Fifty Years of British Popular Culture
Karwowski, Michael, Contemporary Review
QUEEN Elizabeth II's Golden Jubilee celebrations in June this year began with a nostalgic rendition of The Beatles' All You Need Is Love. The song recalled its recording exactly 35 years earlier as part of the first worldwide satellite television link-up. As such, its use could not have been more appropriate as an introduction to 50 years of Elizabethan popular culture, whose two outstanding expressions have been TV and popular music. As if to drive home the point, the celebrations concluded with the televised Party at the Palace, attended by the Queen herself, with former Beatle Sir Paul McCartney singing his comic love song to the Queen, Her Majesty.
In one respect, the central role played by TV in the Queen's Jubilee celebrations nicely rounded a circle. It was the Queen's Coronation, after all, that ushered in the television age, with half the adult population viewing the ceremony 'live'. Most of those watching did not own a television at the time. In 1951, BBC TV, the only available channel, had just 600,000 viewers. By the end of the century, watching TV was the most popular leisure activity everywhere. In Britain, around 94 per cent of homes now have at least one colour TV and 66 per cent a video cassette recorder. British people spend an average 25.5 hours a week watching TV, with, on a typical day, 80 per cent of the population tuning in. Moreover, when it comes to TV programmes made in this country, the UK is second only to the US in terms of worldwide exports, with sales amounting in 2001 to around two-thirds of a billion dollars.
Perhaps the best statistic to bring home the ubiquitous nature of TV at the turn of the century, and of British TV in particular, is the fact that the internationally televised funeral of Princess Diana from London in September 1997 was watched by an estimated 2.5 billion people, that's 2,500,000,000 viewers!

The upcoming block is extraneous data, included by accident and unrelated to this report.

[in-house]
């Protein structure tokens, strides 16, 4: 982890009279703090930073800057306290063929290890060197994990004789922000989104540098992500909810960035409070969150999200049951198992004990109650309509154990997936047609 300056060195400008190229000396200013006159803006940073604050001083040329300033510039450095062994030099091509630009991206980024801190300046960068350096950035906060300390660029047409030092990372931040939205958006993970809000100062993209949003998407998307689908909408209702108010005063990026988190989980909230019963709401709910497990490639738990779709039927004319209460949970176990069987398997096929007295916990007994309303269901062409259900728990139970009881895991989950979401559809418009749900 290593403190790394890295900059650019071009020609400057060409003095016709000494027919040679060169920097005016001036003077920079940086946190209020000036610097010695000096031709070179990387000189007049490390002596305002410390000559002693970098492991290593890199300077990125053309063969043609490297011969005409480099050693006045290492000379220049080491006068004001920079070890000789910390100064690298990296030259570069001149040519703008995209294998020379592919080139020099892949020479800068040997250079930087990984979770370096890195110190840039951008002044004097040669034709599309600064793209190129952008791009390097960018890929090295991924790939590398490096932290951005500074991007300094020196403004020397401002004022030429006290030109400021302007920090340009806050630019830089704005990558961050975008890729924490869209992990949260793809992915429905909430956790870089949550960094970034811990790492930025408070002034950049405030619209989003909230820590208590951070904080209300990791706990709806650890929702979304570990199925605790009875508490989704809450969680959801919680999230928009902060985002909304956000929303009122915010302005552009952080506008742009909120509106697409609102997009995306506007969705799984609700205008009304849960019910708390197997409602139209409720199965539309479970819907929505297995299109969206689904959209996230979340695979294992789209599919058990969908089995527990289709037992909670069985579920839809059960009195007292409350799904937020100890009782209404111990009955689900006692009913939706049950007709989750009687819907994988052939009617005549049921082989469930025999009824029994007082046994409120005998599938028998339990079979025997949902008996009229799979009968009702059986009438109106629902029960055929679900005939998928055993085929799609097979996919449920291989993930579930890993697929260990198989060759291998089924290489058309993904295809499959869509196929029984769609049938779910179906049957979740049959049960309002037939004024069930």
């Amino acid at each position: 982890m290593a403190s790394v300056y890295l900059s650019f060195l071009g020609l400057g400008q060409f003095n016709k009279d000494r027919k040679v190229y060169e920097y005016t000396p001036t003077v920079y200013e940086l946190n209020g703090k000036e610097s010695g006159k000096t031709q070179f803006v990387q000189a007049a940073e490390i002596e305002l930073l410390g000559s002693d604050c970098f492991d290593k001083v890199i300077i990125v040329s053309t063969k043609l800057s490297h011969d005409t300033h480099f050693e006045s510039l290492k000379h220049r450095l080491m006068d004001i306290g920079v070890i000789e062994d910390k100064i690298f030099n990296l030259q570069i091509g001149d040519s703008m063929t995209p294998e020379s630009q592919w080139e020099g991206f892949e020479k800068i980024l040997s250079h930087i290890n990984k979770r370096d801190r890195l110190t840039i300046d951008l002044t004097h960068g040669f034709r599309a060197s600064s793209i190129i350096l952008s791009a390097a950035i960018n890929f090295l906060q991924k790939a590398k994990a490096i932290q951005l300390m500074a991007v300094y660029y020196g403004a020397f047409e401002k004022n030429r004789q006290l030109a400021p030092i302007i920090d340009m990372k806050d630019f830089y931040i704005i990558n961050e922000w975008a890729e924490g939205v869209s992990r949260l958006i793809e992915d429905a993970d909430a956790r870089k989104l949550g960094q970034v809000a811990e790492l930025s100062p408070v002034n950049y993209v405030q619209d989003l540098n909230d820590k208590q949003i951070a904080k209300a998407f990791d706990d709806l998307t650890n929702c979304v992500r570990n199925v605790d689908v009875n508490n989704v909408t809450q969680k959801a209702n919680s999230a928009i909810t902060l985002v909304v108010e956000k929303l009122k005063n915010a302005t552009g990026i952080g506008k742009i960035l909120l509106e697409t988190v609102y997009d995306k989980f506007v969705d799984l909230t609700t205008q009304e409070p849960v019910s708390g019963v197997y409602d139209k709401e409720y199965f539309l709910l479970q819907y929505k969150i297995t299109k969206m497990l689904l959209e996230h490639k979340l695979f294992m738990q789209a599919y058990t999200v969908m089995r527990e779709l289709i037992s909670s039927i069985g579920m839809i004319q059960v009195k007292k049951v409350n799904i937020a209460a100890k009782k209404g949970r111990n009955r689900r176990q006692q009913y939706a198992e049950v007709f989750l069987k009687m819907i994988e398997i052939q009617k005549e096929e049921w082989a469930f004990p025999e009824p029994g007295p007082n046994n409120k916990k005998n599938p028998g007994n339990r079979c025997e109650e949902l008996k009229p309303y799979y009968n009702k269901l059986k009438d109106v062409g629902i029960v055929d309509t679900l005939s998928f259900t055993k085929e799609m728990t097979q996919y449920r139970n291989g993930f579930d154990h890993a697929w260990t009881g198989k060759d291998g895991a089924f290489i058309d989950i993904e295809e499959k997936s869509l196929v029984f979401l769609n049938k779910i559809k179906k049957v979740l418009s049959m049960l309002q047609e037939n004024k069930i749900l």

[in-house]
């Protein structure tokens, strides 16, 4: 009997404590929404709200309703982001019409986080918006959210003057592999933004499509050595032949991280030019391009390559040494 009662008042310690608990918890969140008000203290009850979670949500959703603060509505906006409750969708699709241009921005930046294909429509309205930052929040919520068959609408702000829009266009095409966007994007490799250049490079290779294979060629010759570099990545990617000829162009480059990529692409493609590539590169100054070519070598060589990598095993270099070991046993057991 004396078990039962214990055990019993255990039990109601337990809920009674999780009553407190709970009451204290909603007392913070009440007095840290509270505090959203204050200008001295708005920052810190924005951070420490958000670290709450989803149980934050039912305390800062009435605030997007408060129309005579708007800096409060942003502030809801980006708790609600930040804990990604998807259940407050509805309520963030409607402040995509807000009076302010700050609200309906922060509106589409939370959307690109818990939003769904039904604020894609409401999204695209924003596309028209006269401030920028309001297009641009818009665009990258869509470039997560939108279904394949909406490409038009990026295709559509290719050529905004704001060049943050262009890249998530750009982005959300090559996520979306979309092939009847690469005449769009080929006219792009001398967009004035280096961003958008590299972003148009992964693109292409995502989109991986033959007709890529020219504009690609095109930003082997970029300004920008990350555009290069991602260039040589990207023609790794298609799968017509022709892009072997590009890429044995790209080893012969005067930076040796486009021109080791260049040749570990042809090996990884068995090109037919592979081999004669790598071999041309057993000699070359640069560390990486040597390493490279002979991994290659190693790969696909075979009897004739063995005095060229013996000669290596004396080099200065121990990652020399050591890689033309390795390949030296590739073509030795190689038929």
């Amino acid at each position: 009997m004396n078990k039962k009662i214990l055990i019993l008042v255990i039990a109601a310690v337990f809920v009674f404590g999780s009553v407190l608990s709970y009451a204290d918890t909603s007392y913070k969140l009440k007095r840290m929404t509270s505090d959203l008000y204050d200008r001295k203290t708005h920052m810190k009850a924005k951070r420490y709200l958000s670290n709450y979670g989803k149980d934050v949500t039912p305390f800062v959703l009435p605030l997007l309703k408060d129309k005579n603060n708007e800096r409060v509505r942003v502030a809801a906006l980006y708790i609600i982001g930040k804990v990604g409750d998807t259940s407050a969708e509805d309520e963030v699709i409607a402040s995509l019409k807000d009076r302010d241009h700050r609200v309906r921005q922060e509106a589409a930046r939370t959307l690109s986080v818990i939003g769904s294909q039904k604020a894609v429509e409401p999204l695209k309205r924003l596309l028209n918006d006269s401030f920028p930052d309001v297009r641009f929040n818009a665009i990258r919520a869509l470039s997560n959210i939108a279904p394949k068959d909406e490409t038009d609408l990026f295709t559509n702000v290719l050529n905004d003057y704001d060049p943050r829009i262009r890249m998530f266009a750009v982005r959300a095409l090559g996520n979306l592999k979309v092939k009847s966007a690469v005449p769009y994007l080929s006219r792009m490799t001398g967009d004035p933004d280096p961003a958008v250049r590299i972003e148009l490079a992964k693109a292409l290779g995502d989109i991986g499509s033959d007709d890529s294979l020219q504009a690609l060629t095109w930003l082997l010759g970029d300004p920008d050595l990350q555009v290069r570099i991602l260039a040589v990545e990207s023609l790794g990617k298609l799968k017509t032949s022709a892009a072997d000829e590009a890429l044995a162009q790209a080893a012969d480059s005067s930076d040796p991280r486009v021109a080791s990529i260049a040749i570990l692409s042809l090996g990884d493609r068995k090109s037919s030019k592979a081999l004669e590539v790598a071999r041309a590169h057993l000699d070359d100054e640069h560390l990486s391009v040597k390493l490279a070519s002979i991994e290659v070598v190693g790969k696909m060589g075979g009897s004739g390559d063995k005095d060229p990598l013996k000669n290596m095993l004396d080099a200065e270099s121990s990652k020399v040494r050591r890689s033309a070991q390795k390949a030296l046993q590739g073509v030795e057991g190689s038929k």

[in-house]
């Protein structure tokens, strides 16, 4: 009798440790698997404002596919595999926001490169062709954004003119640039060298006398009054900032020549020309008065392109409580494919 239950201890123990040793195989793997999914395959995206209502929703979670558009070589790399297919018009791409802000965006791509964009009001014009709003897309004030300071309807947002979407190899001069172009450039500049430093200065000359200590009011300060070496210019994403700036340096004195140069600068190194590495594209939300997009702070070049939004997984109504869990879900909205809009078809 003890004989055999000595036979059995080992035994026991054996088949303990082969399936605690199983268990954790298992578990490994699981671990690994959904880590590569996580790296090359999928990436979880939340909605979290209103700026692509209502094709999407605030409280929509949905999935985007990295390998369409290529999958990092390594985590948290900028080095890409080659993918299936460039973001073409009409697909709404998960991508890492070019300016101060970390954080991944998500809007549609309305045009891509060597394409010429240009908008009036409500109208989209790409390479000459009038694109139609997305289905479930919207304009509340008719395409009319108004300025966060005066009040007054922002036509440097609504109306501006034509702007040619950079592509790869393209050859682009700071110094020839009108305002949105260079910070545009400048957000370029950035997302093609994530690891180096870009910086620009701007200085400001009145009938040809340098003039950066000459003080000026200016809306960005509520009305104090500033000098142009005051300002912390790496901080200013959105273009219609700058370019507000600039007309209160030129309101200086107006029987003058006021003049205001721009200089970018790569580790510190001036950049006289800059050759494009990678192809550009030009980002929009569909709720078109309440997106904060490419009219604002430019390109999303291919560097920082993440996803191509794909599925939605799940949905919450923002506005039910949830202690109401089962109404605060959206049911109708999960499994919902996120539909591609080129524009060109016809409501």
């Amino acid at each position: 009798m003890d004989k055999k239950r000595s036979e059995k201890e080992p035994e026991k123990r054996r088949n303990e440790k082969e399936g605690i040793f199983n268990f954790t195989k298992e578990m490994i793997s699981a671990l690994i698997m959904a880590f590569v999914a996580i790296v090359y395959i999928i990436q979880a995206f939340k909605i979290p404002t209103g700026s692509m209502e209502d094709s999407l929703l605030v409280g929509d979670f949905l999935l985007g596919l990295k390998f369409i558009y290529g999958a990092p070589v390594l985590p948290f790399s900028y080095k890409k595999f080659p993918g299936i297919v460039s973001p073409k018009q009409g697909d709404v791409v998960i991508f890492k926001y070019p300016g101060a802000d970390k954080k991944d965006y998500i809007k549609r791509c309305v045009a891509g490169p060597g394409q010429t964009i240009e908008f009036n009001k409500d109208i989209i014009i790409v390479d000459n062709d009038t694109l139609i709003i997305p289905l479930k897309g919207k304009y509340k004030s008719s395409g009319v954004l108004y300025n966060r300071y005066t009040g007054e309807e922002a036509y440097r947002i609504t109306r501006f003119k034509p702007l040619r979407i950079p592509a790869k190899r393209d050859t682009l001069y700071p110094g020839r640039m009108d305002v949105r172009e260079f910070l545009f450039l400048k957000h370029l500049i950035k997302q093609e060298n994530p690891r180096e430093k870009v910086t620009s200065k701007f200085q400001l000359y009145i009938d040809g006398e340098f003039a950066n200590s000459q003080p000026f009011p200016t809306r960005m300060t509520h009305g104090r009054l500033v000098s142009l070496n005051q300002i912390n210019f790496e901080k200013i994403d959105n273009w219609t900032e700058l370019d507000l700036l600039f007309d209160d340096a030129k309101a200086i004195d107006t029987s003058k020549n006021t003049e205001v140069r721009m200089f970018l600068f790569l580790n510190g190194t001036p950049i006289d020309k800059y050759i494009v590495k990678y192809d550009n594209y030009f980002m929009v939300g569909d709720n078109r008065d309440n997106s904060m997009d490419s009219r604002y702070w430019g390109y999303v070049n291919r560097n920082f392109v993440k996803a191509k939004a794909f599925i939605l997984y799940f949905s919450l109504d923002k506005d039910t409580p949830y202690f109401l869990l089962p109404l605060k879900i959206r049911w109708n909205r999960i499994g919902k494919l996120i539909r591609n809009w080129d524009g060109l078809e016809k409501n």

If the Queen's Coronation was the beginning of the television age, however, BBC Radio remained the pre-eminent form of popular culture throughout the 1950s, with The Goon Show, a favourite of Prince Charles, providing a highlight. The 'Goons' ran from June 1952 to January 1960, capturing a pre-eminent British characteristic of the last 50 years: a surreal form of humour that lampooned all forms of pomposity and hypocrisy.
The 'Goons' gone, TV quickly adopted the same theme through situation comedies such as Till Death Us Do Part, with its working-class bigot Aif Garnett, which, for a time in the 60s, was the most popular programme in Britain with 18 million viewers. (It was then adapted into a new version with Aif Garnett becoming Archie Bunker.)
More cerebral TV comedy in the 60s came in the form of contemporary satire such as That Was The Week That Was and the accessible absurdity of Monty Python's Flying Circus, which, surprisingly, perhaps, in view of the fact that British comedy is so typically British, has been viewed in every country in the world.
In the meantime, Independent TV (ITV), funded, in contrast to the BBC's licence fee, through televised advertising in the form of commercials, began broadcasting in 1955. The number of TV channels grew to three with the start-up of BBC 2 in 1964, to four with Channel 4 in 1982, and five with Channel 5 in 1997, while colour TV was available from 1968.
Throughout this period, Britain led the world in certain kinds of programme. One of the most notable is the 'costume' or historical drama, with English novelists such as Jane Austen, Charles Dickens, and Evelyn Waugh becoming as familiar in Beijing as in Bagshot (Waugh's Brideshead Revisited, filmed by Granada in 1979, proved popular in China).
Educational documentaries such as Sir Kenneth Clark's Civilisation (1969), Dr Jacob Bronowski's The Ascent of Man (1973) and Sir David Attenborough's Life on Earth (1979) also provided instructive entertainment. The close of the Millennium brought a landmark BBC series that broke all viewing records for documentaries and has so far been exported to more than 70 countries. …